This morning I’ve been searching unsuccessfully in all my favorite sources for a way to express what I can only describe as the pain of the world – but not a universal pain. There is that, but the sadness/distress that washes over me now is closer to home, residing in Albany, New York, West Virginia and California. It is about fire and flood, the fire appearing on east and west coasts and the floods devastating so many lives in between. “We’ve lost everything” is the refrain from those whose homes are reduced to ash as well as people – young and old – who slog through mud still waiting for word of loved ones who may have been swept away by angry streams or rivers. One cannot help but weep for their pain. At the same time there are images of store and restaurant owners who open their larders to feed the people in their towns who have nothing. Groups form to shovel mud and fold donated clothes for the needy while others come to pray their grief and that of their neighbors.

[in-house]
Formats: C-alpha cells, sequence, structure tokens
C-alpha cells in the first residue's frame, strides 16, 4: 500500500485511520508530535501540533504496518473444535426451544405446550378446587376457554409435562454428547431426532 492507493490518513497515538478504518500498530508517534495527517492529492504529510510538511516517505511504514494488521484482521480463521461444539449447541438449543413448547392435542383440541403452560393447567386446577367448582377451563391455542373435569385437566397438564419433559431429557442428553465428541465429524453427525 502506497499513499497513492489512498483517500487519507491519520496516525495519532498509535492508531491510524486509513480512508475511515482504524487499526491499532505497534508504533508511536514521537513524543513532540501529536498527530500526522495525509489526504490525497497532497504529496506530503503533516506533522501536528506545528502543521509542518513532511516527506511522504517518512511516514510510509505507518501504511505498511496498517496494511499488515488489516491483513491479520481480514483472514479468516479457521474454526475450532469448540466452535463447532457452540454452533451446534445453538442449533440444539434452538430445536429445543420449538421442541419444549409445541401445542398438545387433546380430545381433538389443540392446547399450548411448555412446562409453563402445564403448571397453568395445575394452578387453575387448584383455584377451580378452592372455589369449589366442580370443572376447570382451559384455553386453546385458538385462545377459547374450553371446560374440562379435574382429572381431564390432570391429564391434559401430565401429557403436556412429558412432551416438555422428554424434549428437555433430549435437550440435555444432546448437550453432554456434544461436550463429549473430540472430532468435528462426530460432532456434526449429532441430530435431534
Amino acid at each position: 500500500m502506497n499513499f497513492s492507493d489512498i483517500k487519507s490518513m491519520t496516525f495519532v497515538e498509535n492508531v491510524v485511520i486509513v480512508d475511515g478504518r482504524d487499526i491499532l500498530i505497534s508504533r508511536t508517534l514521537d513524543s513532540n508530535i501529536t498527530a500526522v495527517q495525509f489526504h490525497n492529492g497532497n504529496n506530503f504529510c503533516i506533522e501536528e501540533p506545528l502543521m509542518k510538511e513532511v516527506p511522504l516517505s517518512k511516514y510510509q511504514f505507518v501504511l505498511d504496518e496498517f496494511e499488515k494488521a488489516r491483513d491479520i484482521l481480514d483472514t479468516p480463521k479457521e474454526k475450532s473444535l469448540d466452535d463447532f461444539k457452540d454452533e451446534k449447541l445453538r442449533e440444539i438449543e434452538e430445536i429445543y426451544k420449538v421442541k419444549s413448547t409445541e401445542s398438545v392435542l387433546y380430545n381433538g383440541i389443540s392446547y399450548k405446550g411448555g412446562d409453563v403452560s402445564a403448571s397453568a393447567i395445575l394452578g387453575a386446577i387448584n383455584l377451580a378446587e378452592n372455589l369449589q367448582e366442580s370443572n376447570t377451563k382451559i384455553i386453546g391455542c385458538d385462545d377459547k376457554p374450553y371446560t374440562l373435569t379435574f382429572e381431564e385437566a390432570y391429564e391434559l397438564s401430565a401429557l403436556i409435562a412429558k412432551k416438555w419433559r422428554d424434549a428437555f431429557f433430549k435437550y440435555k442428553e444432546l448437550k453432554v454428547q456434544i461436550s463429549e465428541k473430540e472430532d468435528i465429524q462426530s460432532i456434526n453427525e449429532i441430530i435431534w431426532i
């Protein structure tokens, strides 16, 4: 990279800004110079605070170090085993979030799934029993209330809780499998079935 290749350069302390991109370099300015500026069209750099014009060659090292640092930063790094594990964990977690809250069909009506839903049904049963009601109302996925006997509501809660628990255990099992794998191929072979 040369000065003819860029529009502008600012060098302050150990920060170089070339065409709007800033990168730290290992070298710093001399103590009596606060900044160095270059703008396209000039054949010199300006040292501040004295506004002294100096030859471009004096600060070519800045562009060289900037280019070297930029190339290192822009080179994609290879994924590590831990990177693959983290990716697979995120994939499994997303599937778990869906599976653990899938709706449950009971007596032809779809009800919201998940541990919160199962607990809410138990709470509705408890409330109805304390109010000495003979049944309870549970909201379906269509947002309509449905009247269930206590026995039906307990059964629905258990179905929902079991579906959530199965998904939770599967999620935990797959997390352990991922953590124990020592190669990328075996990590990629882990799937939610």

I have watched news for months that tells of the devastation of a half-mile wide tornado or huge ice storm, but nothing has touched me as deeply as the past three days. Why is that? Are the losses greater or is it rather (or in addition) that a wider spaciousness for compassion is opening in me? Have the two brief reflections on mercy in which I participated during the last week sparked this response? Perhaps the energy shared at this weekend’s workshop here at the Spiritual Center, Windsor has had its effect on mine.
As I sit bathed in the beauty of a fresh breeze and peaceful greening outside, I hear inside a familiar guiding word from the founding documents of my religious community: The Sister of St. Joseph moves always toward profound love of God and love of neighbor, from whom she does not separate herself…Perhaps I am coming to understand that oneness in a deeper way now. I wonder, then, what is the call of that truth? “More love,” I hear in response. “So much love!” How that call will manifest remains to be seen but I know it does not happen in isolation. It is only together that we can, energetically at least, save the world.